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Seattle Adds People Without Adding Traffic

Annual transit trips in Seattle, where trains and buses are absorbing just about all the growth in travel. Chart: Seattle DOT [PDF]

Seattle is showing other American cities how transit can help a growing population get around without an increase in car traffic.

The city is growing at a fast pace: Seattle added about 20,000 new residents in 2016, a population increase of about 3 percent. But traffic volumes didn't increase at all. Driving mileage stayed flat in 2016, Seattle City Traffic Engineer Dongho Chang reports on Twitter.

In doing so, Seattle bucked national and statewide trends. Last year, driving mileage increased 2.9 percent in Washington state and 2.2 percent nationally, according to the Seattle DOT traffic report Chang cited.

The longer-term story is, if anything, even more compelling. Seattle's population has grown 21 percent since 2006, and vehicle mileage has fallen 3.3 percent over the same period, Chang reports. Meanwhile, transit ridership grew 41.8 percent.

Graph via
Daily vehicle mileage in Seattle is below 2006 levels despite a 21 percent population increase. Graph via Dongho Chang
Graph via

Using transit to absorb the growth of residents and jobs is a feat few peer cities have been able to achieve in the U.S. While transit ridership keeps growing in Seattle, it is stagnating in other cities that spent big on rail transit, like Los Angeles and Denver.

Importantly, Seattle has invested in bus service at the same time as the city pursues rail expansions. King County Metro was facing potential bus cuts due to a budget shortfall in 2014. Rather than accept worse service, Seattle voters added a $60 vehicle registration fee and increased the sales tax by 0.1 percent. The money was used to improve service and increase frequency across the system, especially on the most-used routes.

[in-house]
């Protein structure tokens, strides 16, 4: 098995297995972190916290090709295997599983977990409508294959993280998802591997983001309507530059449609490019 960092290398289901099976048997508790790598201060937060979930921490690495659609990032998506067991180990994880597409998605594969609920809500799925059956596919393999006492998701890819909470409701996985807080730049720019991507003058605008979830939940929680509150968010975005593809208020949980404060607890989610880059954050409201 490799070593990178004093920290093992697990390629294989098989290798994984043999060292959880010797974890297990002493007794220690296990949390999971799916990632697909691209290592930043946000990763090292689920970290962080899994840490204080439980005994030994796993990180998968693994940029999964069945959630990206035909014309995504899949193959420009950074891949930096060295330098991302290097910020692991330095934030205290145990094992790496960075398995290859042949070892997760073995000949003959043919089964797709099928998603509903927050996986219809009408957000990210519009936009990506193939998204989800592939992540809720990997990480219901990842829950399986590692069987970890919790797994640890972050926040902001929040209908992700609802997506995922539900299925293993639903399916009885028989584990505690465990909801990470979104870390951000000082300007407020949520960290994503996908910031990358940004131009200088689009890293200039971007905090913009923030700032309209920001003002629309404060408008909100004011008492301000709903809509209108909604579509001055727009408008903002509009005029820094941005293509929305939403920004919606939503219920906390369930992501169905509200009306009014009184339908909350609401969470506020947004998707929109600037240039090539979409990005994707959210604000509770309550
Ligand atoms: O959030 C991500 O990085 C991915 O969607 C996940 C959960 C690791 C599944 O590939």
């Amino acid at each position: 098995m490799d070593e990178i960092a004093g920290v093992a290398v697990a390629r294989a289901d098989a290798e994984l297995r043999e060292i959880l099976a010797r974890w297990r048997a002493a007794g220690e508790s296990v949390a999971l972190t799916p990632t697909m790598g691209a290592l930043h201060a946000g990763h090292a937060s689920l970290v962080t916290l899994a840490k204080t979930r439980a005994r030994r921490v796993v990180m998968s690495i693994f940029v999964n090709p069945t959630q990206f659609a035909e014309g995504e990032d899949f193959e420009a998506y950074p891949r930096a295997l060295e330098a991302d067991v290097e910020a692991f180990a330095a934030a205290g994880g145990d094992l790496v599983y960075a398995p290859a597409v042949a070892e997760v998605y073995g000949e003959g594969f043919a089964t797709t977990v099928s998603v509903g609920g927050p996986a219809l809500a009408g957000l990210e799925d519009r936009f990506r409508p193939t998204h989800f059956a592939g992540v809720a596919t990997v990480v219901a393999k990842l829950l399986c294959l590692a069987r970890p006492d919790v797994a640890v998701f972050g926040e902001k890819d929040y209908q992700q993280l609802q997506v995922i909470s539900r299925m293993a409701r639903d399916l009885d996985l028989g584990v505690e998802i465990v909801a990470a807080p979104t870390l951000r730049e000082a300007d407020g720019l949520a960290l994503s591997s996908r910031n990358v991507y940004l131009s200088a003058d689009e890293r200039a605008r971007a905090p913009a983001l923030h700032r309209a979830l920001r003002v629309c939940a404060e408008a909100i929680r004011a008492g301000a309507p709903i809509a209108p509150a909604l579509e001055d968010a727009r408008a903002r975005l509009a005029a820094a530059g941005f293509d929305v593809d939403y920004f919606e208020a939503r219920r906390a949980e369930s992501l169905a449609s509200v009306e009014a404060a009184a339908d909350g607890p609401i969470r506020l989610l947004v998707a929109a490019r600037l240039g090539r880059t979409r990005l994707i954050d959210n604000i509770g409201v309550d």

Seattle is the standout star city for building its transit ridership. Graph: Yonah Freemark
The Seattle region stands alone among major American metros for growing bus ridership. Graph: Yonah Freemark
Seattle is the standout star city for building its transit ridership. Graph: Yonah Freemark

The pattern of shifting travel habits among downtown workers is very clear. Transit commuting is on the rise while car commuting is not.

The share of downtown Seattle workers commuting by car dropped from 35 percent to 30 percent since 2010. Seattle's downtown added 45,000 workers over that period, with 95 percent of the new trips were absorbed by transit, walking, biking or carpooling, according to the local non-profit Commute Seattle.

Earlier this year, Streetfilms and TransitCenter looked at how Seattle's investments in bus and rail service set the stage for this transition:

More major improvements to Seattle transit are coming. In 2016, the region passed a $54 billion tax package to expand light rail, add bus rapid transit routes, and plan for transit-oriented development.

Seattle's continuing growth in transit ridership is a credit to the leadership of public officials like Dongho Chang, as well as voters' willingness to pay for better transit. Other cities should be taking notes.

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